At stake are the European Union’s pandemic reconstruction funds — the NGEU and MFF packages — projected to reach €1824.3 billion, and the remedy for the precarious labor situation
in Spain due to the structural anomaly in hiring.
by Jack Wright
The Labor Reform (Law 21/2021) that was ratified by the Spanish Parliament last Thursday, 3 February 2022, by and of itself stands on its own merit. It was the result of intense nine-month negotiations at the end of which Antonio Garamendi warned that if “even a comma” was changed in the 52-page text during the Congressional debate in Congress, the CEOE (Confederación Española de Organizaciones Empresariales or Spanish Confederation of Employers’ Organizations), of which he is the president, will back out of the Labor Reform.
Law 21/2021 seeks, above all, to address the precarious situation of labor. The goal is to reduce the all too temporary nature of many work contracts that hit young workers especially hard. It seeks to address the structural anomaly of hiring. For example, it limits most temporary contracts to a maximum of three months and reinstalls collective bargaining for pay and work conditions.
It is by no means a total overhaul of the overly business-friendly regulations adopted by the PP government in 2012. For one thing, the cost to an employer of firing an employee on a permanent contract has not been increased. This is why some minority leftist parties, such the Esquerra Republicana de Catalunya (ERC) — in English, the Republican Left of Catalonia — withheld their support. Said ERC spokesperson Gabriel Rufián, “There is room for improvement” in the Labor Reform.
But after everything has been said and done, the Minister of Labor and Second Vice President of the Government Yolanda Díaz told El País, “Since March we have been in a dialogue with the parties that have been supporting the government on these reforms, and we are going to continue to do so with discretion and with the conviction that dialogue is possible.” She added, “This agreement improves the lives of the workers in this country.”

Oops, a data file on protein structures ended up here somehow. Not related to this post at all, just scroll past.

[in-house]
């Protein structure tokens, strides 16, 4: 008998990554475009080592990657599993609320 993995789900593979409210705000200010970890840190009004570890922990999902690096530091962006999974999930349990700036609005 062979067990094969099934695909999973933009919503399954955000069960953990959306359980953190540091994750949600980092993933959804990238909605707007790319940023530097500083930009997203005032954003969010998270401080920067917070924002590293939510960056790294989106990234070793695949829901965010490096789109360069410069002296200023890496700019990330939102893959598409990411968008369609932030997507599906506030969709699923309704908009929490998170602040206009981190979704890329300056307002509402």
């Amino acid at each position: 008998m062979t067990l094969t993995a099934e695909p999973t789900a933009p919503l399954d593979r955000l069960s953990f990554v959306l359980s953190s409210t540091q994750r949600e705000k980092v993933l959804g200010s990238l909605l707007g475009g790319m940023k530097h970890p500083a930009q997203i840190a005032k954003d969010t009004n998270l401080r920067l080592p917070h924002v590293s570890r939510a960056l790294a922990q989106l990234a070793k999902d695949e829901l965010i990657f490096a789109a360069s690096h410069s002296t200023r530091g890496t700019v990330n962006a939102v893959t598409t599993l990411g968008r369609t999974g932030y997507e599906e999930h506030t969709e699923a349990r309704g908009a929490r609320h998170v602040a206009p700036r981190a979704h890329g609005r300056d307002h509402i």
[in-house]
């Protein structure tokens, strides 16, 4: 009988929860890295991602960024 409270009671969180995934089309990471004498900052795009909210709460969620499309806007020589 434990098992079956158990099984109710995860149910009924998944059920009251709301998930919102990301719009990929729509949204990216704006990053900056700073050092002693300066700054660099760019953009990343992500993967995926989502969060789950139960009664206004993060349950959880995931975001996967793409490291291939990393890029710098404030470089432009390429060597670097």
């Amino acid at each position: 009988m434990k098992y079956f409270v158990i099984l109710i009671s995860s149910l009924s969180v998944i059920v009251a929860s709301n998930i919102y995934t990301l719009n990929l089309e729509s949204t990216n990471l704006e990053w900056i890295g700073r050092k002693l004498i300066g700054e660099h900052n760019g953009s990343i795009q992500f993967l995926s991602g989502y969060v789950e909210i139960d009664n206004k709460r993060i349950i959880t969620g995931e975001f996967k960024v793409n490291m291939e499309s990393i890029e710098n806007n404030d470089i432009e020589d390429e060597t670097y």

The BBVA Research (BBVA for Banco Bilbao Vizcaya Argentaria) is, per its own website, “a benchmark for research and economic analysis in different countries in the Americas, Europe and Asia”. And it points out that “for decades, the inefficient and unfair functioning of the labor market has been one of Spain’s weaknesses. High unemployment explains about half of the gap with Europe’s most advanced economies in terms of GDP per working-age person.”
For this very reason, the European Union has taken it upon itself to condition the awarding of the European NGEU funds to Spain on the very Labor Reform that was ratified by Congress last 3 February. The Next Generation EU fund is a European Union economic recovery package to support member states adversely impacted by the COVID-19 pandemic. The fund, worth €750 billion, is operational during the 2021-2023 period and will be tied to the regular 2021–2027 budget of the EU’s Multiannual Financial Framework (MFF). The combined NGEU and MFF packages are projected to reach some two trillion euros.
As soon as the Labor Reform went into effect via the Royal Decree (Law 21/2021), the European Commission released the first installment of Spain’s share of the funds. But to unlock the rest, the Spanish parliament must ratify the Law.
For years the European Commission has been sending Spain concrete recommendations to correct the structural anomalies affecting the Spanish labor market and the country’s economy negatively. In the end, the Commission has had to resort to a warning of no-reform-no NGEU-funds. Consider the following figures: jobless rate among Spaniards under 25 years of age was 29.2% as of November 2021. The national rate was 14.1%. The 19-country eurozone average as of that month was 7.2%.
To block the ratification of the Labor Reform was tantamount to blocking the crucial NGEU funds, the Spanish coalition government, other political parties, mostly leftist, and pro-Reform citizens say. Moreover — and this is more important over the long haul — to support the Labor Reform is to alleviate the workers’ chronic regrettable plight.
Featured image/Bridesward from Pixabay
Garamendi/Diario de Madrid, CC BY4.0
Yolanda Diaz/Pool Moncloa, Borja Puig de la Bellacasa
€500 bills/Friedrich Haag, CC BY-SA4.0
European Commission roundtable/©European Union
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